I have my woodwind methods classes do a lot of observing of woodwind playing. They comment on each other’s woodwind playing in class, write concert/recital reports, and make written comments on each other’s playing exams (for my eyes only). This is a crucial skill for their future teaching careers.
I try to push them to keep their observations objective. But often the comments are things like:
- “Your tone sounds really good.”
- “Your articulation was sluggish.”
- “So-so finger fluency.”
Remarks like this, especially if detached from technique observations or recommendations, are unhelpful but often also unfounded. “Good” tone is a difficult thing to pin down, even for a specialist in the instrument. Even my college woodwind-instrument majors usually haven’t done enough critical listening in their lifetime for me to fully trust their judgments of what tone is “good,” even on their own instrument.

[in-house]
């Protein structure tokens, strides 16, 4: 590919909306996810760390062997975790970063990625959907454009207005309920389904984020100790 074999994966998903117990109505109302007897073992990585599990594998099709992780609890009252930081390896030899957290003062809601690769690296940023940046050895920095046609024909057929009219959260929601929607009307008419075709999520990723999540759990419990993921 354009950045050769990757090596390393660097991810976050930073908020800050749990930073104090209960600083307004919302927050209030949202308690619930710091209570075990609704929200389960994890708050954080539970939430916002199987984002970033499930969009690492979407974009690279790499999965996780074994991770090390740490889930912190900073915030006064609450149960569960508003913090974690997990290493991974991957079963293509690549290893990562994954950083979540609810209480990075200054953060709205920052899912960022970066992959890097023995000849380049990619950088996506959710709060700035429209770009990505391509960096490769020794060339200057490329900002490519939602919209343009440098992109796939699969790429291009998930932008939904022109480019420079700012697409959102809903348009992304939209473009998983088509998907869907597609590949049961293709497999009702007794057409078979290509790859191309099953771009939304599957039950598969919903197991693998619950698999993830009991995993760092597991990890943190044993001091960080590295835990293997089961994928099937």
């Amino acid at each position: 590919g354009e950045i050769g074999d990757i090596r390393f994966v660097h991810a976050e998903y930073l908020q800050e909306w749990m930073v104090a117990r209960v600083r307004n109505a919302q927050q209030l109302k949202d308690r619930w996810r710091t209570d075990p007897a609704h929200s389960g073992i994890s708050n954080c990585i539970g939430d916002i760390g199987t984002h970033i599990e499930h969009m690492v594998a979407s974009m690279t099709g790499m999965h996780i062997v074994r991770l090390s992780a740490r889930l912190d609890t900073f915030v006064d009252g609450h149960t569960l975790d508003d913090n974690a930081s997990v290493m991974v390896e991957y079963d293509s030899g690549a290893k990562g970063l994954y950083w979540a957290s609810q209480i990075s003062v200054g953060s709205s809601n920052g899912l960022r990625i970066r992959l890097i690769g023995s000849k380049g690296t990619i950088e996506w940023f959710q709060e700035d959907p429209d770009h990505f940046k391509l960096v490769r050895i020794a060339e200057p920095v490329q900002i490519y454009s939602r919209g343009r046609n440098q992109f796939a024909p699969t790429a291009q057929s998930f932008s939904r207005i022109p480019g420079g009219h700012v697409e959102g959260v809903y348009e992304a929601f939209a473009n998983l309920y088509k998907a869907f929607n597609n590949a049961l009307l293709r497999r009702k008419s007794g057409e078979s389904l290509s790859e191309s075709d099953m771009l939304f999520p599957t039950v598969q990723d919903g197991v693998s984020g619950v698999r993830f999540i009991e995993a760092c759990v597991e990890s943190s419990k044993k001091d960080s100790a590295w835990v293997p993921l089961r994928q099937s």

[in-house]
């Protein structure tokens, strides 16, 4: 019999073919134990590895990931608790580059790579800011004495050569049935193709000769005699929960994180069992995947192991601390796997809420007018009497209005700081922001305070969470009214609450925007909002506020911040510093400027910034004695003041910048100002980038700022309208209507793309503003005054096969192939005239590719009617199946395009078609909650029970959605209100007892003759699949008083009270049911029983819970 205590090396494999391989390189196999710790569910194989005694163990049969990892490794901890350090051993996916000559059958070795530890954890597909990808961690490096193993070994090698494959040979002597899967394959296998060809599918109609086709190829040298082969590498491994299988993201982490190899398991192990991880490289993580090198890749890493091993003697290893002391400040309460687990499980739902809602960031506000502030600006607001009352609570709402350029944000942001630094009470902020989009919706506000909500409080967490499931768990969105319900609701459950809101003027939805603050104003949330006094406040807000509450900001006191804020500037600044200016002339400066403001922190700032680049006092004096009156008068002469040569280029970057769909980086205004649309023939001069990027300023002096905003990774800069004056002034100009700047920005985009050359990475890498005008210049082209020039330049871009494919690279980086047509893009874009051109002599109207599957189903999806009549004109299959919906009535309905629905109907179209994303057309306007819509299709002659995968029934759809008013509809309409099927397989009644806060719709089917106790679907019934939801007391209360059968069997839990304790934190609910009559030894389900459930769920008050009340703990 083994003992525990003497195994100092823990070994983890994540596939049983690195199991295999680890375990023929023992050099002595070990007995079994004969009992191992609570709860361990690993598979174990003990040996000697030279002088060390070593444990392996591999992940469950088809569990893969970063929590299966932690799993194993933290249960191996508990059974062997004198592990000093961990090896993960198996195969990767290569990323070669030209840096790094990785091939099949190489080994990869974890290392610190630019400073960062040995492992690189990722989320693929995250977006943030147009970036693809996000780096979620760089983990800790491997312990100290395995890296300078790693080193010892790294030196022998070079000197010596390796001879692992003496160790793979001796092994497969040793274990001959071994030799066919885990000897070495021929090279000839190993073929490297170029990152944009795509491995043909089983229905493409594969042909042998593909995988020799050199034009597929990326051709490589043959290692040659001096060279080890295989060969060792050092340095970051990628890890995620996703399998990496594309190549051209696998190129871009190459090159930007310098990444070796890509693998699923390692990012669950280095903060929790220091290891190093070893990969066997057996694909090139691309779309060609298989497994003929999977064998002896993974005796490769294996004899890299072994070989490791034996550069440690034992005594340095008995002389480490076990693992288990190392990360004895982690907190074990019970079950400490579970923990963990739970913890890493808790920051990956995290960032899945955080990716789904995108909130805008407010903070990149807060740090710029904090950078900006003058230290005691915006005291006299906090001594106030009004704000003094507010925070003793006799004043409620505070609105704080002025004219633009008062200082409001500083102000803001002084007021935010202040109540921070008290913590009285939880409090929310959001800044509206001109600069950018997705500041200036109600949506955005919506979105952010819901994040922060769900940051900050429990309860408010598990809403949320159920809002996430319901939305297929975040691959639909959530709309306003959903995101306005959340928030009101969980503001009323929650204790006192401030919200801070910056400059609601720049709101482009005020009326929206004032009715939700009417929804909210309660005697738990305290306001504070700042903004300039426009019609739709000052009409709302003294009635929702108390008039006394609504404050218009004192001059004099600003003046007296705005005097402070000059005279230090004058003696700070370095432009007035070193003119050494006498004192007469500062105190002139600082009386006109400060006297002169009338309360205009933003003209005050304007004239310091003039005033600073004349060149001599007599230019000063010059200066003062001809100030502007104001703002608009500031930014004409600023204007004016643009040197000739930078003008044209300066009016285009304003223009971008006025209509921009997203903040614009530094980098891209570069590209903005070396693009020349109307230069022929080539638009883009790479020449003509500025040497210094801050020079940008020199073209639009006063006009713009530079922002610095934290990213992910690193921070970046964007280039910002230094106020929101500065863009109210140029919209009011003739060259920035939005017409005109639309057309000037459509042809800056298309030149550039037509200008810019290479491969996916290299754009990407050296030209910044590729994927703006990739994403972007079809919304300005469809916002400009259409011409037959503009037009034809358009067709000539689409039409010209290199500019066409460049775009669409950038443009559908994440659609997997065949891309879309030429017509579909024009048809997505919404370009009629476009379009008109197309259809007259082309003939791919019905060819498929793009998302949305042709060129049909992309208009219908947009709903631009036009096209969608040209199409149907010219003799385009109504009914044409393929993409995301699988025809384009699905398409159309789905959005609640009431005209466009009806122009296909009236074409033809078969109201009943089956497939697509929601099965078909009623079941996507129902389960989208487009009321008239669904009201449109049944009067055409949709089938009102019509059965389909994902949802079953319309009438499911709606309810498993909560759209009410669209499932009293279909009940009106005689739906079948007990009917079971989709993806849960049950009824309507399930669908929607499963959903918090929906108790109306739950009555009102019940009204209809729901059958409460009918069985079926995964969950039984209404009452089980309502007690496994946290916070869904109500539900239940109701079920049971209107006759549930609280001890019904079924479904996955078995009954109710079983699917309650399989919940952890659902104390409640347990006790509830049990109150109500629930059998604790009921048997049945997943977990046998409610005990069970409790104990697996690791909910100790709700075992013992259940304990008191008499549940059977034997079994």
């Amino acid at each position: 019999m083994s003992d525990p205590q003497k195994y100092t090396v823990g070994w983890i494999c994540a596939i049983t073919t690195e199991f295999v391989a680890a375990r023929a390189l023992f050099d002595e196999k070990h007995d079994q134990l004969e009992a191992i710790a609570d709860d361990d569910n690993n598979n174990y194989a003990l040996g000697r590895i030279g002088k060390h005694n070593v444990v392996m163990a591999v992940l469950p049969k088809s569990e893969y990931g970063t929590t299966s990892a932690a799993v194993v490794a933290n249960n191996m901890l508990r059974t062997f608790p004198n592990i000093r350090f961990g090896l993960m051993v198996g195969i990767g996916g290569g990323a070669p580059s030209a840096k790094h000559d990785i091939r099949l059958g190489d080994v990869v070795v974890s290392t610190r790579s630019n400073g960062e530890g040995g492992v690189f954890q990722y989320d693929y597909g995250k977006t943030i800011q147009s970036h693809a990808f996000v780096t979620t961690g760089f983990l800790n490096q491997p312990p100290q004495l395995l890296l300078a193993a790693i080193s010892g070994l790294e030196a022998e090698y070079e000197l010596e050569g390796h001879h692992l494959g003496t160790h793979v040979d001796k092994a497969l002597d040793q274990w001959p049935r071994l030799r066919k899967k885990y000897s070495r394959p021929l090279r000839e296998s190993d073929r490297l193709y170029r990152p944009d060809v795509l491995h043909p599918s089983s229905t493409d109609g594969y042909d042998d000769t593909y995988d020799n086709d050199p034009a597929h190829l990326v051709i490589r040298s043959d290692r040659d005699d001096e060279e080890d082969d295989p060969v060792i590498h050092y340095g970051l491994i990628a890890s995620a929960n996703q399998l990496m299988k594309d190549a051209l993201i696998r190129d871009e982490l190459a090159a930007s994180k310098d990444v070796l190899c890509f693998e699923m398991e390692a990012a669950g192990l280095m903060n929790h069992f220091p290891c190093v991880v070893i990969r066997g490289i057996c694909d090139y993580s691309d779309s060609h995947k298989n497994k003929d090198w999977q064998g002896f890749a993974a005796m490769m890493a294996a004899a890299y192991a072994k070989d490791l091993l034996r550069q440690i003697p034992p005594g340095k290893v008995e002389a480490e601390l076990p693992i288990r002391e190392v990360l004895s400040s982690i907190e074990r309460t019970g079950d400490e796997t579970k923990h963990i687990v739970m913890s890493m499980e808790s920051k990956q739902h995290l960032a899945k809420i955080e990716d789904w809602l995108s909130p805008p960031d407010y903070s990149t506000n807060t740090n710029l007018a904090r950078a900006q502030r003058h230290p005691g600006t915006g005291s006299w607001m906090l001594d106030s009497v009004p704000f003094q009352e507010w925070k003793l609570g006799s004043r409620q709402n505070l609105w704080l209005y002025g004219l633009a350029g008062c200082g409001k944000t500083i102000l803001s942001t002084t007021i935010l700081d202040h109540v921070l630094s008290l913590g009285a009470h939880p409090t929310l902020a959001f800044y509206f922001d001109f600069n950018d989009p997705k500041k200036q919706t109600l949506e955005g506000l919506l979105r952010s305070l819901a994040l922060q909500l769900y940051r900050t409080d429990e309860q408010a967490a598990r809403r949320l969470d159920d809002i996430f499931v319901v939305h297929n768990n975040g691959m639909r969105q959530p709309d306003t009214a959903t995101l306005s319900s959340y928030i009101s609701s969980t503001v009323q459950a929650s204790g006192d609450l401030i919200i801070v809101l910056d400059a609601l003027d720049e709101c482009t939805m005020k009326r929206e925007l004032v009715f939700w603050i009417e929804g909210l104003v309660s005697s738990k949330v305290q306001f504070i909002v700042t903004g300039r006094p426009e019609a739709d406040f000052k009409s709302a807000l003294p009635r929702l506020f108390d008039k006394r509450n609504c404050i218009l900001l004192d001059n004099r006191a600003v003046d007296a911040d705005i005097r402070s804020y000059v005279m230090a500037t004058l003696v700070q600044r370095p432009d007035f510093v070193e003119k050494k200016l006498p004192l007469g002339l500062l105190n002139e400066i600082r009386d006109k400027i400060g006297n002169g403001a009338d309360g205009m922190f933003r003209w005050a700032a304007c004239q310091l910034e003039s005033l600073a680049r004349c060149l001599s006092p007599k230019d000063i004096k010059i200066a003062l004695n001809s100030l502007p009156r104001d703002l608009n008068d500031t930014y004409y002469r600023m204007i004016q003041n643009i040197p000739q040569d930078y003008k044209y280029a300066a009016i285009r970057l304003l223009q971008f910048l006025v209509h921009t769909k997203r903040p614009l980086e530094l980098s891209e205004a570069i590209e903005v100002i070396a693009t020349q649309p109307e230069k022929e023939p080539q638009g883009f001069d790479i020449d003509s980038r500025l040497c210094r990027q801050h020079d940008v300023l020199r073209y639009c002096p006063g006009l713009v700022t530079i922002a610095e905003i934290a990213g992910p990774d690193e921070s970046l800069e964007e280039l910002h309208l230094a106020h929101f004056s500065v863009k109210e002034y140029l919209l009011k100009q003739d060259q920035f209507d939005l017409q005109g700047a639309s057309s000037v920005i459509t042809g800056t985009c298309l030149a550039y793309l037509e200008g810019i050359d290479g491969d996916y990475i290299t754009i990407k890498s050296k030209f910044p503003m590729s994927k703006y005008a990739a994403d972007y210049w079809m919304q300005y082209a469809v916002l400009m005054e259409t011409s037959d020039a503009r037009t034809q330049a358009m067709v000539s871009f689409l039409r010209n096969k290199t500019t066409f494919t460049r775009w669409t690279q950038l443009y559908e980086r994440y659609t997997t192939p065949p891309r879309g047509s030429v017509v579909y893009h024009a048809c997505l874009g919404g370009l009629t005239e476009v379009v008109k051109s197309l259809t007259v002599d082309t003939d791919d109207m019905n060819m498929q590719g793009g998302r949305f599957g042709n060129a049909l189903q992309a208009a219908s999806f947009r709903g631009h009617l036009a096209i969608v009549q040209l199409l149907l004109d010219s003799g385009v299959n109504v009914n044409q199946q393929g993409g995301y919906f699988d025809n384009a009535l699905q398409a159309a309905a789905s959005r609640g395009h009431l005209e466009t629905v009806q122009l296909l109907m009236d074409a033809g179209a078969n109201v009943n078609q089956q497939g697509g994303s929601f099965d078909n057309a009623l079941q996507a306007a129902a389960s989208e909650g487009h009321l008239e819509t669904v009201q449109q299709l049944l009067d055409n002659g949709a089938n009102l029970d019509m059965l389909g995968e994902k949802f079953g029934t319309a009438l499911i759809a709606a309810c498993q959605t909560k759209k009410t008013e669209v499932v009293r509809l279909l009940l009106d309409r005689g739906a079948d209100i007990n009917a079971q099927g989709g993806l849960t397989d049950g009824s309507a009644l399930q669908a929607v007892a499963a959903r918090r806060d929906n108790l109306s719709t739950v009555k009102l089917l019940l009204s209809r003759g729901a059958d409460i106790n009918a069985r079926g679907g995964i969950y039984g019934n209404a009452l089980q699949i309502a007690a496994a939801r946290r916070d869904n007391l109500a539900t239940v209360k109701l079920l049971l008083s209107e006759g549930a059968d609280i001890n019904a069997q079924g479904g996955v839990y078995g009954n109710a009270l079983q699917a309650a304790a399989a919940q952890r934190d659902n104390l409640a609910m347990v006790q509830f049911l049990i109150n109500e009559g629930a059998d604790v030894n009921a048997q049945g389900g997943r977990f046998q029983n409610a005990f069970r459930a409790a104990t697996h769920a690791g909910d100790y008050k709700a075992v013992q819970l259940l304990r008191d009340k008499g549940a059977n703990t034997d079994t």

I find it more helpful to the development of my students’ disciplined, precise teaching to hold them to a standard of objectivity. Tone isn’t inherently “good” or “bad.” (It might be more possible to effectively use a standard like “characteristic,” but even that requires some context.) But it’s fairly straightforward, and more useful pedagogically, to determine whether tone is, say, consistent.
Some better versions of the above observations might be:
- “Your tone is consistent from note to note, and also seems characteristic of the instrument.”
- “I hear a moment of air noise before each note, especially in the low register. Try increasing breath support to help each note respond immediately.”
- “Your fingers seem to move quickly and confidently to most notes, but you seem to arrive late at the F-sharps. Let’s review that fingering.”
Keeping observations factual and non-judgmental makes lessons more efficient and targeted, and keeps lines of communication open for better teaching and learning.